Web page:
The university will be closed off to all vehicles, with the exception of bicycles and some service and emergency vehicles. A public transit terminal will be located north of Columbia Street, behind the optometry building. The university's only parking lot will be located beyond the transit terminal and will be very costly in order to deter the use of private automobiles.

Vision Analysis

In order to attain this future vision, it is necessary to integrate each of these components to create one continuous flowing system within the entire university. For example, maintenance will not function as an entire separate unit, but rather, become part of a system that considers all other aspects of university life. In order to bring this vision of integration and sustainability to reality, a holistic view needs to be abopted by all aspects and systems of the university.

This holistic view can be seen as comprising of three components: the head, the heart, and the hands. The head represents the intellectual component that is required; the knowledge of existing problems and the possible solutions that can be followed in order to realize a vision of sustainability. The heart is the emotional dimension of wanting and desiring the vision to be achieved. The hands are the actual carrying out and implementation of the vision. All three of these components are equally important--a hierarchy cannot exist among them. A University of Waterloo campus that has attained each of these goals will be on it s evolutionary path towards sustainability.

The existing surplus storage area on campus holds many possibilities in terms of integrating systems. A re-use centre can be developed from the surplus centre and would exemplify the type of change required to realize a sustainable vision of the campus. It will facilitate the adoption of a holistic approach, where each of the goals of head, heart, and hands must be attained. A project such as this will instigate the integration of systems by reducing waste in each of the departments and serving as a source of goods for all components of the university system, including the faculties, students, professors, and the various campus services. In order to proceed towards sustainability, one-way output systems must be converted into cyclical loops. A re-use centre operates under this exact premise. What would normally be thrown away, or simply remain as stored "waste" may be entered back into the system as a useful item.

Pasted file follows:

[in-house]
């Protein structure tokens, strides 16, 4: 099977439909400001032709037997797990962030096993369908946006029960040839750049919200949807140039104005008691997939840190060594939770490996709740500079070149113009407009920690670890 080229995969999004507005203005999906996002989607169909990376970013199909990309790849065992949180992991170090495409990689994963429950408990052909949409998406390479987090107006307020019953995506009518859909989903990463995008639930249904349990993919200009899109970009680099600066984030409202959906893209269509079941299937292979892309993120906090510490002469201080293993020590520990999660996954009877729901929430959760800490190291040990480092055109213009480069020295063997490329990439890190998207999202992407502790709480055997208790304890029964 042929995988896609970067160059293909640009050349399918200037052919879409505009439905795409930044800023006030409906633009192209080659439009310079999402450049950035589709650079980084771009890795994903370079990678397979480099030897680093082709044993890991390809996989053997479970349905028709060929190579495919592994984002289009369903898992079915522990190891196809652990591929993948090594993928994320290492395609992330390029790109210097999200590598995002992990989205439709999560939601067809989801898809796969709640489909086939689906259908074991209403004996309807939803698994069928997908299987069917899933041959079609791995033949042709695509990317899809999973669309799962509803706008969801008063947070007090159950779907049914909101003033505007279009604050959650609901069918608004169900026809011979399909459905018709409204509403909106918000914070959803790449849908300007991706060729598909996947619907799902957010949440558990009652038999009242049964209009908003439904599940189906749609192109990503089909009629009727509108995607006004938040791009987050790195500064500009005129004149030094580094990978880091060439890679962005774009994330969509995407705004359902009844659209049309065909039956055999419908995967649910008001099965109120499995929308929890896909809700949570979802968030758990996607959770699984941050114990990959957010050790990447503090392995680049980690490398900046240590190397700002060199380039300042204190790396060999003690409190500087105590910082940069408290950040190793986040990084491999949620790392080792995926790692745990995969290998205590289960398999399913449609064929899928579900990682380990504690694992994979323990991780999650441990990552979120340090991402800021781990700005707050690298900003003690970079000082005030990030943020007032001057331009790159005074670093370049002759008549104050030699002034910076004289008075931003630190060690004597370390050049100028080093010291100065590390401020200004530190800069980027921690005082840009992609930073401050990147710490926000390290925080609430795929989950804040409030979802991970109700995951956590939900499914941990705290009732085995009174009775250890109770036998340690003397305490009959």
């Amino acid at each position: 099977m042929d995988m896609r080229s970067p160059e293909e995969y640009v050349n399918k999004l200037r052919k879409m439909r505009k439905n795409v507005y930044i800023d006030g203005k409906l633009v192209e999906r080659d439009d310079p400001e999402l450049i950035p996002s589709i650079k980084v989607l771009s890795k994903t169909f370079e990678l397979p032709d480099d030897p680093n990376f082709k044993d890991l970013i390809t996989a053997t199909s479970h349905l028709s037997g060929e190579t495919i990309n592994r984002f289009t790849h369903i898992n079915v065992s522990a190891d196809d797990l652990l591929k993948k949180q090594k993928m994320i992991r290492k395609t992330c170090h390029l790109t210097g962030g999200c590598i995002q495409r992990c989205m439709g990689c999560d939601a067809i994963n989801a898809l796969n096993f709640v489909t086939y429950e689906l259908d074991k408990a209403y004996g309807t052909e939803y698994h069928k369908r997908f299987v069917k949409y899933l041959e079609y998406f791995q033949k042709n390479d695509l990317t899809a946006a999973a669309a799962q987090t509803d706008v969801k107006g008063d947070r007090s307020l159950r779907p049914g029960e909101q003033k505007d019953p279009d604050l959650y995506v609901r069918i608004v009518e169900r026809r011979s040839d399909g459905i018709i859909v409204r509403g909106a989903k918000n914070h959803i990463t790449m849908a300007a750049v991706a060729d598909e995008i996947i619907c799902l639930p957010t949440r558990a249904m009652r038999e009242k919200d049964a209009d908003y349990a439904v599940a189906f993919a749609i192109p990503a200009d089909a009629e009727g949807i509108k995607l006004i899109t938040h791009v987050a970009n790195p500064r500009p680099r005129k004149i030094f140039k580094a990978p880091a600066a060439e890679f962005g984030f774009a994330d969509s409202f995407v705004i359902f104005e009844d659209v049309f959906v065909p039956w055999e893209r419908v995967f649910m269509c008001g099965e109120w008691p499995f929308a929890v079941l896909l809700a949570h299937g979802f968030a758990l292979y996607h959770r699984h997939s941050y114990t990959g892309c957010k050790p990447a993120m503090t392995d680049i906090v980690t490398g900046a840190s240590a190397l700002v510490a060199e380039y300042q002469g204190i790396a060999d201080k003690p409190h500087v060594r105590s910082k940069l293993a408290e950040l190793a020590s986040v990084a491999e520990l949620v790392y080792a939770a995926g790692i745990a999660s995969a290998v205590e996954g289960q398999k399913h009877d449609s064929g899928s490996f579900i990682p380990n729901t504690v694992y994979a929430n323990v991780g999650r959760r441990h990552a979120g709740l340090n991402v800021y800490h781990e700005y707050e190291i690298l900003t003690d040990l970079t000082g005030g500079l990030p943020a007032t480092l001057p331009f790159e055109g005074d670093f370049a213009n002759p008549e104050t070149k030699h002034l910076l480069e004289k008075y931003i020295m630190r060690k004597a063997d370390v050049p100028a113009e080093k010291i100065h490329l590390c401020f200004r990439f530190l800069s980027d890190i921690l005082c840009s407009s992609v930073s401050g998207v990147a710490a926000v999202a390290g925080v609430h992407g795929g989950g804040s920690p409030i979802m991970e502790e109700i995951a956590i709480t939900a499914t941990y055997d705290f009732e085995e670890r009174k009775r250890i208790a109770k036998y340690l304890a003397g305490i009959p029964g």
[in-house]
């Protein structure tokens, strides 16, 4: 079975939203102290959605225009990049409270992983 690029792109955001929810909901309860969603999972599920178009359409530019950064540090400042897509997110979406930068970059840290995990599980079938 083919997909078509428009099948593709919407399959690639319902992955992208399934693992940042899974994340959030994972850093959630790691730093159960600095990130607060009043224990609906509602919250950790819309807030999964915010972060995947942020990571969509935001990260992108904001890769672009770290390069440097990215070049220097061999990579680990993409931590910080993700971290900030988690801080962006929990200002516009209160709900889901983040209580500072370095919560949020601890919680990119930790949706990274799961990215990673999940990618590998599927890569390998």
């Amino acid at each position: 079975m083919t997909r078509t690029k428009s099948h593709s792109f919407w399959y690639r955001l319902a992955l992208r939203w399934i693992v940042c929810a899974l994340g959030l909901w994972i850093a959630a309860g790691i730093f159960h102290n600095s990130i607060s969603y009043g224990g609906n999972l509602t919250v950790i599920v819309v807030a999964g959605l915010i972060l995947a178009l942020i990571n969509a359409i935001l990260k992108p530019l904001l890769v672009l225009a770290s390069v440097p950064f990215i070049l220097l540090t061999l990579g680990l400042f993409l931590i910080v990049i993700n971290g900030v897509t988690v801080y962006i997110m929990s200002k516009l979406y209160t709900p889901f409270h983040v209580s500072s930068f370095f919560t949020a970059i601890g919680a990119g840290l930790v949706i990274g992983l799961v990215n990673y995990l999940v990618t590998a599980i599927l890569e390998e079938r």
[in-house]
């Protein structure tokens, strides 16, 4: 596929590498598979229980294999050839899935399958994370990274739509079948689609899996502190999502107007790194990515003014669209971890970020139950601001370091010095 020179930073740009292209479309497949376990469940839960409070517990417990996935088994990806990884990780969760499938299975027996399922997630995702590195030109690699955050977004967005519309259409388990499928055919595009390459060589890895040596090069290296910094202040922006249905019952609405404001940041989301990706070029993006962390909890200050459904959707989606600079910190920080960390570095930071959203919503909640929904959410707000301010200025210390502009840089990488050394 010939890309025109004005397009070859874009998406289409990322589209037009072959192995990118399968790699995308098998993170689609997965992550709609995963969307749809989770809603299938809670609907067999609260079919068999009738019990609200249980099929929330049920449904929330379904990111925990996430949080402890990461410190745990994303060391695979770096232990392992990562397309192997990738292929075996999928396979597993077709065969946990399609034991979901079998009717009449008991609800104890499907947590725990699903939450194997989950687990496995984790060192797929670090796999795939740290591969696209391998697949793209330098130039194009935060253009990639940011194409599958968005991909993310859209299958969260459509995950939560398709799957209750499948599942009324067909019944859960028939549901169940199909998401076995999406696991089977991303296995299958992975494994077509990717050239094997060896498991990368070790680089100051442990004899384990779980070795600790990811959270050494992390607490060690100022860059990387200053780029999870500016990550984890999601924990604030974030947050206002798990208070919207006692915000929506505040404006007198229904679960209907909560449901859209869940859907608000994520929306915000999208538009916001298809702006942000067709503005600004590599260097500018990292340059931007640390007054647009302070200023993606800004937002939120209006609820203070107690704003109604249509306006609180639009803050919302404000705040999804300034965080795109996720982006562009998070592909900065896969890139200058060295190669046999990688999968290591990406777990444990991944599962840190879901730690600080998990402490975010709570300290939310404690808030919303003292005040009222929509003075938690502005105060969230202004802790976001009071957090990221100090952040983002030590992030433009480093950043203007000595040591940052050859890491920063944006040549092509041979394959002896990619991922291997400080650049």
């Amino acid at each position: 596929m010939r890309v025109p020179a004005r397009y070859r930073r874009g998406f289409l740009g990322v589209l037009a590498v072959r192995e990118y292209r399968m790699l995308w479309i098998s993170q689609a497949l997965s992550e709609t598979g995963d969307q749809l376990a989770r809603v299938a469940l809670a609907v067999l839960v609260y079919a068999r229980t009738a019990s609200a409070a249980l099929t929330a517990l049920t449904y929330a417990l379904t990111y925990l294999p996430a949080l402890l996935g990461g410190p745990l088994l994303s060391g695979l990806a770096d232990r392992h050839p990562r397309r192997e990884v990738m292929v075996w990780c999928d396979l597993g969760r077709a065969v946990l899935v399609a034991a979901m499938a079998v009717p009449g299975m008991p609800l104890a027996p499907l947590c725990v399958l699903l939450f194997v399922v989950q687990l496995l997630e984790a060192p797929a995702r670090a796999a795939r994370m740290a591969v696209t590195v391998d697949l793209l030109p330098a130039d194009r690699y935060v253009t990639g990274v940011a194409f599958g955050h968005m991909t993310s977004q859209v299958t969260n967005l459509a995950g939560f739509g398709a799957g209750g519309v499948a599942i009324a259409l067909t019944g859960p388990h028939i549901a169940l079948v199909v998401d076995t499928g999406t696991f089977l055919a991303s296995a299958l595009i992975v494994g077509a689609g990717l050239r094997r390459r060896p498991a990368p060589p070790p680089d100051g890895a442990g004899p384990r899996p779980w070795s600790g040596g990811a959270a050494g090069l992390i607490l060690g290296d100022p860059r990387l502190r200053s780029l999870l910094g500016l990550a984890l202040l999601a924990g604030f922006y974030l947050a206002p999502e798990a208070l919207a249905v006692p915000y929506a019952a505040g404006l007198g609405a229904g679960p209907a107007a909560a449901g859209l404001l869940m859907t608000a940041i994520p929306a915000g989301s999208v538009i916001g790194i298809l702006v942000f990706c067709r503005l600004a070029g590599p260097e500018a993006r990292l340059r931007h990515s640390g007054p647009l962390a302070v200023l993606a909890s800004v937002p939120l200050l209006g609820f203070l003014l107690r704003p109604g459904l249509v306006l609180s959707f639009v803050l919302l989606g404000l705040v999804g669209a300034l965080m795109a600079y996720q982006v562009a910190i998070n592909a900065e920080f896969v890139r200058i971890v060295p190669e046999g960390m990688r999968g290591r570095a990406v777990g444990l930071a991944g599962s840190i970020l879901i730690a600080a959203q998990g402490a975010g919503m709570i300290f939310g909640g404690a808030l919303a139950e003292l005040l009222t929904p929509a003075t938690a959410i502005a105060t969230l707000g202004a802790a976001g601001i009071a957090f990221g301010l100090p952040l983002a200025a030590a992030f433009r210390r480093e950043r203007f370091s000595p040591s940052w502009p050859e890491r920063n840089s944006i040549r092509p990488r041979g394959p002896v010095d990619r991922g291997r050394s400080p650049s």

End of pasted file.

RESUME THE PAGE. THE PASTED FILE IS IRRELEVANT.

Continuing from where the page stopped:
Closing Remarks

Achievement of sustainability on campus must begin with individual dedication to the holistic approach before it can advance towards a community-wide goal. The re-use centre will aid individuals in all aspects of the system, understanding (head), desiring (heart) and implementing (hands).

As stated earlier, sustainability is a process. In order for the campus as a community to move toward sustainability there must be examples which set the stage for all of the university departments to follow. The reuse centre is an attempt to set that example. By beginning to integrate the departments through the re-use centre a line of communication will have been opened, thus preparing for further integration. Once the systems begin to evolve it will become clear to each and all departments that the goal od sustainability is valuable and essential.